Marie Yurkovich and Malik Kaman co-authored this blog post with Vikas Verma.
Antibodies that target immune checkpoints, like those against programmed cell death-1 (PD-1) or its ligand (PD-L1), have rapidly changed the oncology treatment landscape for multiple tumor types including melanoma, bladder cancer and non-small-cell lung cancer (NSCLC). Opdivo and Keytruda, the flagbearers for anti-PD-1 therapy, have collective sales of more than $8 billion alongside a presence in more than six oncology indications.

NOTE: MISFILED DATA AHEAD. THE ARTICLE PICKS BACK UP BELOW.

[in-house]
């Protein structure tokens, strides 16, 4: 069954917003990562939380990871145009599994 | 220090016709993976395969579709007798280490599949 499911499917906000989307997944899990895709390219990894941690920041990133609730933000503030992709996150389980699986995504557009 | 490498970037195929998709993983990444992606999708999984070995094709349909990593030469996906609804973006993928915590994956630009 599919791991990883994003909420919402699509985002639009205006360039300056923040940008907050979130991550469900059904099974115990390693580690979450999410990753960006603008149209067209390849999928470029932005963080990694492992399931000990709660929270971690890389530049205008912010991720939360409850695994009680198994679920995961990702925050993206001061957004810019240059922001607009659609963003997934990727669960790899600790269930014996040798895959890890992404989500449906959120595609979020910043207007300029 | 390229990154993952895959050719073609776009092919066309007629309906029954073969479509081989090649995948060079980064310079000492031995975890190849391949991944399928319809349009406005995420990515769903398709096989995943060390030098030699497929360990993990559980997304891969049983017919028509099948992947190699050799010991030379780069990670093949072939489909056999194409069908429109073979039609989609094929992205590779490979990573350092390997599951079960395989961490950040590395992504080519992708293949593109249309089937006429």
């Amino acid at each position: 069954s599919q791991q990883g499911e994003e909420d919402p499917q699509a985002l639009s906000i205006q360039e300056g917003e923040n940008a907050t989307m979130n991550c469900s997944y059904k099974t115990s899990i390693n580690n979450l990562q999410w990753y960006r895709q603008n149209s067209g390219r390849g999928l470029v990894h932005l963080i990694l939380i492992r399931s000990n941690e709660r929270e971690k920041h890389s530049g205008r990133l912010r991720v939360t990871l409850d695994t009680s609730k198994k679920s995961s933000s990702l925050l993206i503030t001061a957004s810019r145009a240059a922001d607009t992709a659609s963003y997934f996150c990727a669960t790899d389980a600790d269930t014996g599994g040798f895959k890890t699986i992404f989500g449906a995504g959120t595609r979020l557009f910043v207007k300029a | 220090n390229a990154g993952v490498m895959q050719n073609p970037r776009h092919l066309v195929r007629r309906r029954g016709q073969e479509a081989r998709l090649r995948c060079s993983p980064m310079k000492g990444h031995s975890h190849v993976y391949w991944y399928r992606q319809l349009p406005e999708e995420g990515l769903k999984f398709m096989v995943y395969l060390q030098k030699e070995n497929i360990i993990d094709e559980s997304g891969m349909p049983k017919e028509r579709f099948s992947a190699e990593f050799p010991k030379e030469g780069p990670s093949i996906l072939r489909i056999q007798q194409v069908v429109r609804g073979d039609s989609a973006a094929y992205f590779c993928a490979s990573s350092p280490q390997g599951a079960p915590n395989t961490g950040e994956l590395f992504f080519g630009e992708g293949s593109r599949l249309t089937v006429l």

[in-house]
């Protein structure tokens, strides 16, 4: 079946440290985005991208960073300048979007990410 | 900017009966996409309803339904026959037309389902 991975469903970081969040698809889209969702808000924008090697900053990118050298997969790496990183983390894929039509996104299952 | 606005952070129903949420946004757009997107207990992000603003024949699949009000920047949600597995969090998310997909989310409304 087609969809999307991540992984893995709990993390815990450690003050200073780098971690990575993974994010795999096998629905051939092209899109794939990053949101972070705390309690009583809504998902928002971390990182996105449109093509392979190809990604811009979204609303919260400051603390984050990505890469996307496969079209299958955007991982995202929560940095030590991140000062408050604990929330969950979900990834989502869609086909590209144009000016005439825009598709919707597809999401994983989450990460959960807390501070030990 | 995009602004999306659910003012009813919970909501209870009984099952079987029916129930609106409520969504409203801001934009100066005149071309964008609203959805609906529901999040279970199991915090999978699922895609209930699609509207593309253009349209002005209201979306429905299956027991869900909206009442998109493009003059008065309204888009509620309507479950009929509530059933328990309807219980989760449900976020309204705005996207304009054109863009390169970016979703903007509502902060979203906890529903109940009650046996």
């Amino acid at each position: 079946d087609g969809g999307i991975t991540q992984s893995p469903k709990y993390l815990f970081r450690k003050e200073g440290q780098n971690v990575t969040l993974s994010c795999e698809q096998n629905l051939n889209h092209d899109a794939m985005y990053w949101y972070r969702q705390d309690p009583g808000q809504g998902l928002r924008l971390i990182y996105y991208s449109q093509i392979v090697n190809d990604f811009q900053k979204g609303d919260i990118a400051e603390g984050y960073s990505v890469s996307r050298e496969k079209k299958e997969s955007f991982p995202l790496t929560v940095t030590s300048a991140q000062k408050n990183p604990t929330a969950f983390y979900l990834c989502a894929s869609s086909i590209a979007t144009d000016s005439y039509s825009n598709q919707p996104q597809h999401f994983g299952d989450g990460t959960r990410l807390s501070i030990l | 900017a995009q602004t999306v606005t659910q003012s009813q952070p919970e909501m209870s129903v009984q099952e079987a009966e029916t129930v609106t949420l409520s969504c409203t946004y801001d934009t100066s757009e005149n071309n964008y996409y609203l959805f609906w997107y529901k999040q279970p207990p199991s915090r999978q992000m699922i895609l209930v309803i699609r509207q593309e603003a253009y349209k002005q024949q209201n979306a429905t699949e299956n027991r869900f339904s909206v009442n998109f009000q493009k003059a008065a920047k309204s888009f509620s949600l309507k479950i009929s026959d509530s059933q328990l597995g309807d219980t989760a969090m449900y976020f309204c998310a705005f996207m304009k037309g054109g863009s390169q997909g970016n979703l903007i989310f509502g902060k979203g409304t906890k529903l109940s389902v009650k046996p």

Tyler Vogt co-wrote this blog post with Sharon Karlsberg.
Since their first approval in 2014, PD-L1 and PD-1 checkpoint inhibitors have become the backbone therapy in multiple tumor types: melanoma, bladder cancer and non-small-cell lung cancer (NSCLC). Although only 20 to 35% of patients respond to these therapies, approvals in melanoma, bladder cancer and second-line lung cancer didn’t require an associated diagnostic test for PD-L1 status. Until the failure of BMS’s CheckMate-026 trial in first-line NSCLC, oncologists were asking the question, “Should I test for PD-L1?”